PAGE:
I am preparing for a trial in 2 weeks. The case is straightforward in that my client was injured in a motor vehicle accident and there is no question that it was the other driver's fault. Still, over the last 3 weeks, there has been a constant parade of filings by the defending lawyer, identifying new witnesses with questionable connections to the case, accusing my client of dishonesty, and accusing myself of misconduct.
Why is this? Here are some possible reasons.
1. While it may seem that everything should be resolved prior to trial, there are regularly loose ends that have to be addressed. This is part of the challenge of going to trial. You have to keep your eye on the goal and move forward no matter what issue is raised.
2. With legal responsibility unresolved, the defense lawyer has nothing else he can talk about. All he can do is make molehills into mountains and raise innuendo. Unfortunately, sometimes this is an effective strategy because juries can be fooled.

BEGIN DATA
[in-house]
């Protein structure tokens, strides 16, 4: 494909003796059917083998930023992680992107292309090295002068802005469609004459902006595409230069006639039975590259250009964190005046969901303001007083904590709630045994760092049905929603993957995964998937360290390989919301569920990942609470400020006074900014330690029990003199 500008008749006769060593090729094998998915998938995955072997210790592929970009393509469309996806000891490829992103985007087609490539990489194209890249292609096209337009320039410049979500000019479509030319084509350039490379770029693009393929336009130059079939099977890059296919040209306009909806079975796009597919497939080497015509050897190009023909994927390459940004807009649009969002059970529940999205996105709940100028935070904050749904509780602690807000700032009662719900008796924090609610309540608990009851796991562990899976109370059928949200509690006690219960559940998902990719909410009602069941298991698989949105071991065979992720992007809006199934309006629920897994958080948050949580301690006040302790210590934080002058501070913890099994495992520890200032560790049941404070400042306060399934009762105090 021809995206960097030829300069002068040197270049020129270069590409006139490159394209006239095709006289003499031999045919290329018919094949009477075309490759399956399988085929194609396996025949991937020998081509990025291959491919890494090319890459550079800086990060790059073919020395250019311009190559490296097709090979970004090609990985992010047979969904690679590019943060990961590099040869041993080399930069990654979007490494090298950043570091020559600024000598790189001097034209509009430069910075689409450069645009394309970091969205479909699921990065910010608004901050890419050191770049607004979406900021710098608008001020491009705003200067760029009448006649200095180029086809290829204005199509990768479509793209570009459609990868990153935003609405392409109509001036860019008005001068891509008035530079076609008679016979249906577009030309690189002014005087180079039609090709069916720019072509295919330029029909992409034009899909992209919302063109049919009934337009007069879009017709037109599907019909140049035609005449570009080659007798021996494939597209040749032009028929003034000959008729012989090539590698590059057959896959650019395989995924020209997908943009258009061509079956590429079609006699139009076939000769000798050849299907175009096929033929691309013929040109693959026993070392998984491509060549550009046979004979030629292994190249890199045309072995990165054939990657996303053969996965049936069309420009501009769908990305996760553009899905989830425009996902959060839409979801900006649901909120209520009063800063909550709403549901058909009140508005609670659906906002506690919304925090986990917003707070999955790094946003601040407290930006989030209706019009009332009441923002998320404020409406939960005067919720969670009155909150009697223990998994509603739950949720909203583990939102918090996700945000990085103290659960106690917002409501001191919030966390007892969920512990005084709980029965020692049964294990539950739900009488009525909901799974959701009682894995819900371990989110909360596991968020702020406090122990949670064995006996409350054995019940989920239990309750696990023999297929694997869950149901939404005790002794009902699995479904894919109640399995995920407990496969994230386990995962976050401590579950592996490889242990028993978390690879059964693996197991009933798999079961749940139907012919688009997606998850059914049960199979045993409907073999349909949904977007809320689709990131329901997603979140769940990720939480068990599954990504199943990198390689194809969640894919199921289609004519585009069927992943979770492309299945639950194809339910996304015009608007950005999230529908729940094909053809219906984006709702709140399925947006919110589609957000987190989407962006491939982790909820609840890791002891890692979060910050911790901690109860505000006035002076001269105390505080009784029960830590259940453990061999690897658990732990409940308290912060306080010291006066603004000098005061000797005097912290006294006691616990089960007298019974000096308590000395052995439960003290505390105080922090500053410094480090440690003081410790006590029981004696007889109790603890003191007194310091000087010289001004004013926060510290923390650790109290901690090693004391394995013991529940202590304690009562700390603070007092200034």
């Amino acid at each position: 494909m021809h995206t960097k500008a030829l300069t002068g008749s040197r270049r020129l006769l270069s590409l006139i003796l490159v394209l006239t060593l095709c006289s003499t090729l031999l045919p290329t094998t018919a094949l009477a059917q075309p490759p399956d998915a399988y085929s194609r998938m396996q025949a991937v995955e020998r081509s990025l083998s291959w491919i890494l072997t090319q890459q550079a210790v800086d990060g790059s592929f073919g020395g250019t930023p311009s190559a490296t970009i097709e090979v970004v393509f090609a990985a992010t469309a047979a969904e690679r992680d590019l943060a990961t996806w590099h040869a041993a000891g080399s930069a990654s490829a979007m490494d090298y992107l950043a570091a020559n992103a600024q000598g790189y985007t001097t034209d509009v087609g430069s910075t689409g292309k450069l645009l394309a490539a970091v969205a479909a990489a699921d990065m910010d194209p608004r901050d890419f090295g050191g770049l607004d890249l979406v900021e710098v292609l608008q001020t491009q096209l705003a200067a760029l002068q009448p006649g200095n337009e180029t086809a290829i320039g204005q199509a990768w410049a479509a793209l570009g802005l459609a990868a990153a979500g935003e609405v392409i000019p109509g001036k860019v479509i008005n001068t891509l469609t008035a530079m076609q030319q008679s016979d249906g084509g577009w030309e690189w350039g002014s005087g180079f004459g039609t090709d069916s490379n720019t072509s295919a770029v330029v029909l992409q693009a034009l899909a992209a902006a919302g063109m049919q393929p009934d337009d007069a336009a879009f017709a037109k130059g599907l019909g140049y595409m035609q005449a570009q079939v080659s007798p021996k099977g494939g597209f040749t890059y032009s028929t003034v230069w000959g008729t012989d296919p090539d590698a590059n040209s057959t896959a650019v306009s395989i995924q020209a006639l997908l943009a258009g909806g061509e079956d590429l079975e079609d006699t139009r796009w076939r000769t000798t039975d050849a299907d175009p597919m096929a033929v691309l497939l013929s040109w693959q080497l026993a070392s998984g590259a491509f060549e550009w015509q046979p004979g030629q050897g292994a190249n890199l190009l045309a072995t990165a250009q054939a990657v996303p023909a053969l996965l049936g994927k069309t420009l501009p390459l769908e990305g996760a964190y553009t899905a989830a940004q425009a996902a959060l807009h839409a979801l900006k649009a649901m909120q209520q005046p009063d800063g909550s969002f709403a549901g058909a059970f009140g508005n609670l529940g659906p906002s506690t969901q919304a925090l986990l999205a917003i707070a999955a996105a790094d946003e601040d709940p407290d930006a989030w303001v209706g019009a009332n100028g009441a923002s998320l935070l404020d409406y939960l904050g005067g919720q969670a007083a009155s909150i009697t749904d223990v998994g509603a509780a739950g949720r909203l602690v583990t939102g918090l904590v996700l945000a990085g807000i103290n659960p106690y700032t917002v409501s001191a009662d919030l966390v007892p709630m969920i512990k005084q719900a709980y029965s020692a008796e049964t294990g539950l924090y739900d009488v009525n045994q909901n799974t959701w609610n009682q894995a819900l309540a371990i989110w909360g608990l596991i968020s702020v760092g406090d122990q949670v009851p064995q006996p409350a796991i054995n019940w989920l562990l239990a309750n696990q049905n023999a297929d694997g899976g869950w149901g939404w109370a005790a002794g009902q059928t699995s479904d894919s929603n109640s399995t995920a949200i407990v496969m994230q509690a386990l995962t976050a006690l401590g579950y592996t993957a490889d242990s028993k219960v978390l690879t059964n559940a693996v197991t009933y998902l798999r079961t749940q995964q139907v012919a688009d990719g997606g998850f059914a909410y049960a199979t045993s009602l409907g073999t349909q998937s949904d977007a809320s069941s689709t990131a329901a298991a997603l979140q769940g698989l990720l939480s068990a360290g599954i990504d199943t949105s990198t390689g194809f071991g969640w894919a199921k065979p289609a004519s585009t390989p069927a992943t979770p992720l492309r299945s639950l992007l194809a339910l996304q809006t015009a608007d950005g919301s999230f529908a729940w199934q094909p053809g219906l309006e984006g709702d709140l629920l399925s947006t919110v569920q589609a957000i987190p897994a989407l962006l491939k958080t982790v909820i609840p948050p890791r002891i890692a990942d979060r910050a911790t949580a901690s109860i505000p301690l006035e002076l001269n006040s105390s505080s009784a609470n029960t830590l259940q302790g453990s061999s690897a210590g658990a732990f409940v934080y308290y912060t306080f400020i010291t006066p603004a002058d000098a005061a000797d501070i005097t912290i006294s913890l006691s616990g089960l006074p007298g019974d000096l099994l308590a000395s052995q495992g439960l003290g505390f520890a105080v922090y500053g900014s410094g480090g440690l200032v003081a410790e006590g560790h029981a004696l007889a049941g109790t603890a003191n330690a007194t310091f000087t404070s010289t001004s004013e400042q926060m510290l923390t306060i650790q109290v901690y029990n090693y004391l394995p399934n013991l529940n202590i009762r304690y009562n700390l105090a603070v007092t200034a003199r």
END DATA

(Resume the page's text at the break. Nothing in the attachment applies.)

3. Different lawyers have different standards of professionalism. In this case, the opposing lawyers practice is to do this.
So, what does one tell the client under these circumstances: When it comes to trial, expect the unexpected, be prepared for unpleasant "surprises" from the other side, respond to the best of your ability, and put your best foot forward.
As always, the bottom line is to play the hand smartly to the best of your ability. For clients, this is advice more easily given than followed. See www.Junelawyer.com